By Emma Kerr
Instructors are nearly twice as likely to respond to comments from white male students in online courses than to those from any other race-gender combination, a new Stanford University study finds.
Setting out to determine whether there was racial or gender bias in online learning environments, researchers drew from several hundred actual student comments in massive open online courses and came up with a list of 32 generic comments that they could post in discussion forums. The comments were assigned names that suggested a gender and race or nationality — white, black, Indian, or Chinese — and then randomly placed in the discussion boards of 124 MOOCs. The courses were offered by an unnamed "major provider" in 2014, and the subjects included accounting, calculus, epidemiology, teaching, and computer programming.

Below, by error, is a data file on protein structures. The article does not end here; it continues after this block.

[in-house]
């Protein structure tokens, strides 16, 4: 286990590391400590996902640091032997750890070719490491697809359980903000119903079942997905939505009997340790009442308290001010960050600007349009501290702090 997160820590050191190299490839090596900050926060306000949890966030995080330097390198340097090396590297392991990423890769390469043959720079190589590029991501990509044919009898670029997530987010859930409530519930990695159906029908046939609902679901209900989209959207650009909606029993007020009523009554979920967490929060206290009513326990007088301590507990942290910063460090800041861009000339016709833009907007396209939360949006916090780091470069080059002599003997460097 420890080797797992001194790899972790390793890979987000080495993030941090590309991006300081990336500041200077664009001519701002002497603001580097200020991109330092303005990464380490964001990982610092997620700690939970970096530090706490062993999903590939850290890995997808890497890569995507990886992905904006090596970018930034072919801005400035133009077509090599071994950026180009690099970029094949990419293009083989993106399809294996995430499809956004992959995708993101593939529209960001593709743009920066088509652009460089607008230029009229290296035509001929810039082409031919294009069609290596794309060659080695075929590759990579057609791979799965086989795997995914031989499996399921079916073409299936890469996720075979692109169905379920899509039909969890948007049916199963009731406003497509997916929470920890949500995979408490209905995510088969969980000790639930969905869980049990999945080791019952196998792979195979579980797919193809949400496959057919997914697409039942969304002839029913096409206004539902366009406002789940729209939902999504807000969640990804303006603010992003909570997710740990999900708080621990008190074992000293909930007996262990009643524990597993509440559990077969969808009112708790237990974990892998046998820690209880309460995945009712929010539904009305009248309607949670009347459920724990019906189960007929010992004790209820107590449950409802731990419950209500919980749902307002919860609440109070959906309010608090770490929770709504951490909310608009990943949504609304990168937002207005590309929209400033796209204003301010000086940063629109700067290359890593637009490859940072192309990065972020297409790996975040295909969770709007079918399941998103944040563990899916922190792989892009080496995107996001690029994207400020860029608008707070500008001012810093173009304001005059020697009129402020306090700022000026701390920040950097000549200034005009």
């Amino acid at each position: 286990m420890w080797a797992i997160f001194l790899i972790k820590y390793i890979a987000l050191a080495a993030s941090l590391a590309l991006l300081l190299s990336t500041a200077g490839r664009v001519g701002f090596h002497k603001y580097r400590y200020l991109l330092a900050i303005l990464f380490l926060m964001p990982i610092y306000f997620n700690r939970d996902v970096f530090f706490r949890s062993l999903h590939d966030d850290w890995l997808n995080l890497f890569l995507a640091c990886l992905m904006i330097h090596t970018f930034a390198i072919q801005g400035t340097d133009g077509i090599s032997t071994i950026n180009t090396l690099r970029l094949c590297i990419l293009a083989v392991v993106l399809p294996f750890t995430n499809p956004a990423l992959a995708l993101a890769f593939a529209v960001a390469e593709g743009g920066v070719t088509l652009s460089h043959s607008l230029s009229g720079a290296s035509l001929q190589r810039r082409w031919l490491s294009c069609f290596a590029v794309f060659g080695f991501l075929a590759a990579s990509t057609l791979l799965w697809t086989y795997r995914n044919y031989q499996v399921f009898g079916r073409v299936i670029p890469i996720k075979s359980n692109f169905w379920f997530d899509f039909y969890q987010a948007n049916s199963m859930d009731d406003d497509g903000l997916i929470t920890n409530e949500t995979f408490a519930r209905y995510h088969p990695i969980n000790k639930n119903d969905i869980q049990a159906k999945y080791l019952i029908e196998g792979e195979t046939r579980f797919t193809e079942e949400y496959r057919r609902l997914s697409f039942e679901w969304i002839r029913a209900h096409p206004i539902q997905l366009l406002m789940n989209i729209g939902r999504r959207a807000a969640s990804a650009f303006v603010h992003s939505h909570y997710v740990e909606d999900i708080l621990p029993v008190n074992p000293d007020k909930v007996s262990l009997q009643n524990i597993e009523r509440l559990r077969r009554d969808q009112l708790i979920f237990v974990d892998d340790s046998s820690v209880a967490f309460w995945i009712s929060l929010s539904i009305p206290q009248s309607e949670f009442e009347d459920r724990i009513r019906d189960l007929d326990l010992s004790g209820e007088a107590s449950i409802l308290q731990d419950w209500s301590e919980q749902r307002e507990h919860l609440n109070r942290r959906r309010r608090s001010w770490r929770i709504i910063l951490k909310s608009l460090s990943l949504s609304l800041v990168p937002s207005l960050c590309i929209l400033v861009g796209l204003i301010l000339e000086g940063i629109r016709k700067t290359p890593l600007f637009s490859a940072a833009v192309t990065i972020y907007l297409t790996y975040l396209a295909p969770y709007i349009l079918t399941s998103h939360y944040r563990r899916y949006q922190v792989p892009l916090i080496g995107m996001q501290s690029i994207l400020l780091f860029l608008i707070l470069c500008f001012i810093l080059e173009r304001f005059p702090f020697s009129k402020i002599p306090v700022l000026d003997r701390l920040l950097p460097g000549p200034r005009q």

The researchers observed the interactions of the instructors and the real students with the fictional ones. Even in the absence of any visual identifiers, avatars, or face-to-face interactions, instructors were far more likely, 94 percent, to respond to questions if the name suggested the student was a white male, compared with any of the other race-gender combinations. The study found no evidence of biases in student responses to fictional students’ posts. But posts by white women were more likely to receive a response from white female students.